Michigan workers’ comp lawyer talks about rights, benefits, and suing employer.
Michigan workers’ compensation law protects employees who are injured at work. It is a compromise between employee and employer interests. Employees receive guaranteed medical and lost wages in exchange for giving up the right to sue in a civil action.
Employees hurt on-the-job need not prove negligence to receive benefits. They are covered even if the accident was because of their own fault. Workers’ compensation covers not just specific injuries at work but also occupational diseases that develop over time.
I was injured at work, what are my rights?
If you are injured at work in Michigan then you are entitled to workers’ compensation. Workers’ comp is a safety net that give employees money for wage replacement, medical treatment, and rehabilitation.
Medical treatment is covered 100% without any copays or deductibles. This includes doctor visits, transportation costs, prescription drugs, physical therapy, durable medical equipment, hospital stays, and surgery. Employees can select their own doctor after 28 days from the start of care.
Attendant care is a hidden benefit that insurance companies rarely talk about. It pays relatives up to 56 hours per week at the same hourly rate as a professional to help with activities of daily living. Examples include preparing meals, getting dressed, using the bathroom, personal hygiene, wound care, and taking medications.
Disabled employees can also get home and vehicle modifications when appropriate. Make sure to speak with a lawyer about how to get these items covered by the insurance company.
If I get injured at work do I get paid?
Employees should receive 80% of their after-tax average weekly wage if they become injured and disabled from a workplace accident. A good rule of thumb is 60% of gross pay is the weekly comp rate.
This is based upon the highest 39 paid weeks in the 52 weeks before getting hurt. Overtime, second jobs, and discontinued fringe benefits are to be included. This is a tax free money and it can be traded for a lump sum cash settlement.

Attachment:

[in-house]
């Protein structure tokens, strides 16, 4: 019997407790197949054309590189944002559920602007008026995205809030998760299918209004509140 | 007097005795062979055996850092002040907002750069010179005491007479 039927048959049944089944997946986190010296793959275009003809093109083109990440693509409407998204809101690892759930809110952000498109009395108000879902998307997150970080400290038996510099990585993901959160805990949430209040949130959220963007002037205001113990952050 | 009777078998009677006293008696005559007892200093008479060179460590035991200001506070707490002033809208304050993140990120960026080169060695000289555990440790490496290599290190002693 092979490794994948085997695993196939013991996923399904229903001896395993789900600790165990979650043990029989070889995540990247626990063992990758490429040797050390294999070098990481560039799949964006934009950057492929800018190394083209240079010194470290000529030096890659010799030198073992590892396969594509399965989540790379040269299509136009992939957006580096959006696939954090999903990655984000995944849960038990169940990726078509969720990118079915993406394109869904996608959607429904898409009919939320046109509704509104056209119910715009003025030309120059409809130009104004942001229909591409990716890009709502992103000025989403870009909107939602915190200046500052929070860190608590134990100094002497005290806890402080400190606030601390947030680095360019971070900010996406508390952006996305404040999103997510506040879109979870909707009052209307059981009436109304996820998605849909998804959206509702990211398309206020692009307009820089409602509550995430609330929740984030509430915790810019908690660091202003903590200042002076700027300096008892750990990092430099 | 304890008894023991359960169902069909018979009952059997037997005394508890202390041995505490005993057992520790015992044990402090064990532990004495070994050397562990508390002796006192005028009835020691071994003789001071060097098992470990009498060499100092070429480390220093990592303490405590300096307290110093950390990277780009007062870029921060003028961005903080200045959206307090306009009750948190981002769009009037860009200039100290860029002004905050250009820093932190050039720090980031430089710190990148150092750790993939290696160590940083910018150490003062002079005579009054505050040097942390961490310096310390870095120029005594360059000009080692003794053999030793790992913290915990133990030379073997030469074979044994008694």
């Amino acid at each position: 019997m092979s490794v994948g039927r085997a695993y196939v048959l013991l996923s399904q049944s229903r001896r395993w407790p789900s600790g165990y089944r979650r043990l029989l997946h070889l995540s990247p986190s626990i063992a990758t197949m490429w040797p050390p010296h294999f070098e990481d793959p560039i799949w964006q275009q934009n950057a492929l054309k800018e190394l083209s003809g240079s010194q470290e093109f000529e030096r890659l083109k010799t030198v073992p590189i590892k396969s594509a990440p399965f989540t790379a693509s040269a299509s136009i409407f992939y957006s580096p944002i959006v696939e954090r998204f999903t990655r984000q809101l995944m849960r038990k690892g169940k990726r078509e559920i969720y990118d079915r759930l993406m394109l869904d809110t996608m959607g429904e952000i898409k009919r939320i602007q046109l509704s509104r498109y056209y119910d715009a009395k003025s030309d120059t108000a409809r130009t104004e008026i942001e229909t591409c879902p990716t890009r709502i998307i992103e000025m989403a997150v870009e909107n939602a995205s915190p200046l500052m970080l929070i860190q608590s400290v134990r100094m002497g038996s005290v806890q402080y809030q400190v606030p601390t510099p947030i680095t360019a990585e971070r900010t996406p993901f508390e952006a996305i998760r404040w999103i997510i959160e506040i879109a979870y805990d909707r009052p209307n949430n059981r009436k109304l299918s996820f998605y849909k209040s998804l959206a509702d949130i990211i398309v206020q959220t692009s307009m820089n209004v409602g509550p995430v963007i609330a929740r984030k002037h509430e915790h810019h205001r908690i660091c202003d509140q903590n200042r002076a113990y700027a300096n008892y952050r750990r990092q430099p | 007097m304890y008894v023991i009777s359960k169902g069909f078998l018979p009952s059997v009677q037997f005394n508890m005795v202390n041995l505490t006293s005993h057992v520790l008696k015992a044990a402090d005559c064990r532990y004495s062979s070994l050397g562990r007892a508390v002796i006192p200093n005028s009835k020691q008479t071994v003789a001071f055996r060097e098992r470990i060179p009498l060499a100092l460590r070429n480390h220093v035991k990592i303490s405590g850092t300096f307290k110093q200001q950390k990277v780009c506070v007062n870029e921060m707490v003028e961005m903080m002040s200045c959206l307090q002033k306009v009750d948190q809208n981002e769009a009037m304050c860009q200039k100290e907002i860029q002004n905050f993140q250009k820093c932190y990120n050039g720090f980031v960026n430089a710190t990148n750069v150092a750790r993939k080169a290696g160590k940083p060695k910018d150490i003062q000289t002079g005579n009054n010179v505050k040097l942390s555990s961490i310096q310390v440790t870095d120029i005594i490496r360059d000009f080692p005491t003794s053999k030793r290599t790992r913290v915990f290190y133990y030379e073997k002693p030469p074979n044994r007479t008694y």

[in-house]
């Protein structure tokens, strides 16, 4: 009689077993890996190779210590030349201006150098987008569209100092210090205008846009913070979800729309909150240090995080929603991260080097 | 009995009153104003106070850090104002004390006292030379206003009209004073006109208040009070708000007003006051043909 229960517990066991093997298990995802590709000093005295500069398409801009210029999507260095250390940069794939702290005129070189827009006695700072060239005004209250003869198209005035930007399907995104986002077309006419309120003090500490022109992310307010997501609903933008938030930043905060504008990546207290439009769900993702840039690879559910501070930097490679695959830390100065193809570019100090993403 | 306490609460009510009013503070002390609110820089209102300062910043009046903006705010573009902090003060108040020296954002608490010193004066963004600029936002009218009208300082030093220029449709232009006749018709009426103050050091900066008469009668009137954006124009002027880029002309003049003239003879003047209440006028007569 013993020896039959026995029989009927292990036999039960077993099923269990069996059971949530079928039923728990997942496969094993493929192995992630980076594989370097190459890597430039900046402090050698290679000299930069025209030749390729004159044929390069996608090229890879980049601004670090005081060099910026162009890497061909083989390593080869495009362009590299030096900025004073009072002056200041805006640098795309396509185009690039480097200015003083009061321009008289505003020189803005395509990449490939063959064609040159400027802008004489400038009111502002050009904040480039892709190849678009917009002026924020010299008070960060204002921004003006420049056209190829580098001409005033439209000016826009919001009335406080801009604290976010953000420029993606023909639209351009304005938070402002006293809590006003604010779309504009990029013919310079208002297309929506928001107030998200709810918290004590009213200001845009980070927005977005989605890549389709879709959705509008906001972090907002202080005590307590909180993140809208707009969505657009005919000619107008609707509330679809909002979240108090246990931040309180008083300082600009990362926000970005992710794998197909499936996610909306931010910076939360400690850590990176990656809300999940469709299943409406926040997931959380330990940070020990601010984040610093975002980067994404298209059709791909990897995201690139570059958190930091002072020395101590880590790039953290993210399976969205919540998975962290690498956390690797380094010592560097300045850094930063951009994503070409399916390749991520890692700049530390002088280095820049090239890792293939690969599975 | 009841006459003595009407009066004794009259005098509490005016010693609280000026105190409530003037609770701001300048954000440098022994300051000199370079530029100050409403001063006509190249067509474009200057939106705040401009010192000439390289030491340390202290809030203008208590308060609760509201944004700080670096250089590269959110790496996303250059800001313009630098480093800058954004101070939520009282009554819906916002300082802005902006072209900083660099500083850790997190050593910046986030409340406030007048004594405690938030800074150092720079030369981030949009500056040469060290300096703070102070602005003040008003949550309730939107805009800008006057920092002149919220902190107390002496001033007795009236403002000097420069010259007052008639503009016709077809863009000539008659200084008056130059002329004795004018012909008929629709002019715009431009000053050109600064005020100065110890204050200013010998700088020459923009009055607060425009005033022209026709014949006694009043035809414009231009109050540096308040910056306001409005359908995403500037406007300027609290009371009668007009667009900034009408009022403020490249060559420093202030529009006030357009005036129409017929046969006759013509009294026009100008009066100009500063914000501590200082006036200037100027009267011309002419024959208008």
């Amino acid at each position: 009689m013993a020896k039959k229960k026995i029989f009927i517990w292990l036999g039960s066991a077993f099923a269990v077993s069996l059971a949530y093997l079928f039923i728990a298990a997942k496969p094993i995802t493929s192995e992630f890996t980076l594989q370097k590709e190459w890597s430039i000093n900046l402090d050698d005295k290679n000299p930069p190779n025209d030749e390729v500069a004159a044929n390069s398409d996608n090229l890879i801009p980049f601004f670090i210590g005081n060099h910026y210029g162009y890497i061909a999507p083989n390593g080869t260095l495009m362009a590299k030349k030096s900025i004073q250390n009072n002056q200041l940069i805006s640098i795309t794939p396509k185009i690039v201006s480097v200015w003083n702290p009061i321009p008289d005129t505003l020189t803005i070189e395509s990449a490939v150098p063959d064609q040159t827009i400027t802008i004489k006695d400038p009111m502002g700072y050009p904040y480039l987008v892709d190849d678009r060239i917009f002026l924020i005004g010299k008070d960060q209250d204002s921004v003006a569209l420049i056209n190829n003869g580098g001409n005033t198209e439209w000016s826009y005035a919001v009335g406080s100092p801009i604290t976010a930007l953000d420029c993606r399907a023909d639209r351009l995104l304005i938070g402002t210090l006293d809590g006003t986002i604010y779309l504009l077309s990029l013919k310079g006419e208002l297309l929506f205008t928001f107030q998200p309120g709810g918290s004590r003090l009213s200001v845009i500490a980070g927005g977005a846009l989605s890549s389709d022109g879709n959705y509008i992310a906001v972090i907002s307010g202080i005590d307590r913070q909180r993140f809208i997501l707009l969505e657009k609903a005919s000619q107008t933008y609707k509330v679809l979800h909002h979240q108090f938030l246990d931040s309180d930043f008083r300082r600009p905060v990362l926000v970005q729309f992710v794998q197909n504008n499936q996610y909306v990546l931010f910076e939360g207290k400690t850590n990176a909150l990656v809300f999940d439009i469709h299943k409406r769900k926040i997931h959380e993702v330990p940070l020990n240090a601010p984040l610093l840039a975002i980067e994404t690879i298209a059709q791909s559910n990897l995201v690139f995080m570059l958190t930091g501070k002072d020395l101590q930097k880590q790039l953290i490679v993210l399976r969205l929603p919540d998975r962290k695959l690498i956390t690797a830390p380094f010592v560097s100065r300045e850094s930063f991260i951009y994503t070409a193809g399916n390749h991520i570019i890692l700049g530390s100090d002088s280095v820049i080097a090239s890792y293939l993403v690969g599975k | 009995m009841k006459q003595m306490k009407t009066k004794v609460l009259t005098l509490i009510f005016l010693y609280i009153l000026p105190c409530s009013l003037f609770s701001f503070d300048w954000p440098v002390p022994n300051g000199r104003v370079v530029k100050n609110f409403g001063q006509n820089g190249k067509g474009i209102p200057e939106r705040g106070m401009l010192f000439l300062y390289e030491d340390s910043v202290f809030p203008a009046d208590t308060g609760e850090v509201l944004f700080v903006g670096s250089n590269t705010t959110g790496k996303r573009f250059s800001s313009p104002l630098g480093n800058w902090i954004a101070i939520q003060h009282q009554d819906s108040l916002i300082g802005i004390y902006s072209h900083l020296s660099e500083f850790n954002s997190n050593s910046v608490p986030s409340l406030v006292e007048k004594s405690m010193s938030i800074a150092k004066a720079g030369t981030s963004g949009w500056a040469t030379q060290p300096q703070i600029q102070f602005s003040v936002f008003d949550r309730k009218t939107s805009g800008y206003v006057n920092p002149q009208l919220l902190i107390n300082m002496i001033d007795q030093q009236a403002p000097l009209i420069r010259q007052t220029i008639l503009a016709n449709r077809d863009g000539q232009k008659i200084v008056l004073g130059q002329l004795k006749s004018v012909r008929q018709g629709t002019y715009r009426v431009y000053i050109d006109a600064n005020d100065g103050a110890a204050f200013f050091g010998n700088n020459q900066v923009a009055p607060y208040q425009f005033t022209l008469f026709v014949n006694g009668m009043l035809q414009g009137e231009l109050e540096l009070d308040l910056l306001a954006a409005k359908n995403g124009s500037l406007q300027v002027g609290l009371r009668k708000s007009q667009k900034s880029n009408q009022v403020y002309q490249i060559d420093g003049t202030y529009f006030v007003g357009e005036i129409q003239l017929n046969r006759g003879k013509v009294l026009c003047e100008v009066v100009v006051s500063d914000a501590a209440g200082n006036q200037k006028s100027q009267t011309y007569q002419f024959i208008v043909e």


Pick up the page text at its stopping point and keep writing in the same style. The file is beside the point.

I was injured at work can I sue my employer in Michigan?
Workers’ compensation is the exclusive remedy for getting injured at work in Michigan. Employees cannot sue for pain and suffering. It is possible to file a lawsuit against a third-party if they caused the accident. Employers can be held accountable if they committed an intentional tort.
I have been hurt on-the-job, here’s what to do:
Employees must report an injury within 90 days of it occurring. We recommend asking to fill out an accident report and keeping a copy. Employees must also make a claim for workers’ compensation benefits within two years. This simply requires asking for medical treatment and/or lost wages. Send the request in writing so there is proof this occurred.
Watch out for employers who refuse to accept a workers’ compensation claim. It is possible to mail a form to the Workers’ Disability Compensation Agency and bypass this obstruction. Notice will be automatically sent to the responsible insurance company and payment should begin.
Employees who find their workers’ compensation benefits disputed should contact a lawyer immediately. It is possible to challenge these unfair decisions with a formal hearing. Many of these disputed workers’ compensation claims end up settling for a lump sum cash payment.
Michigan Workers Comp Lawyers never charges a fee to evaluate a potential case. Our law firm has represented injured and disabled workers exclusively for more than 35 years. Call (844) 316-8033 for a free consultation today.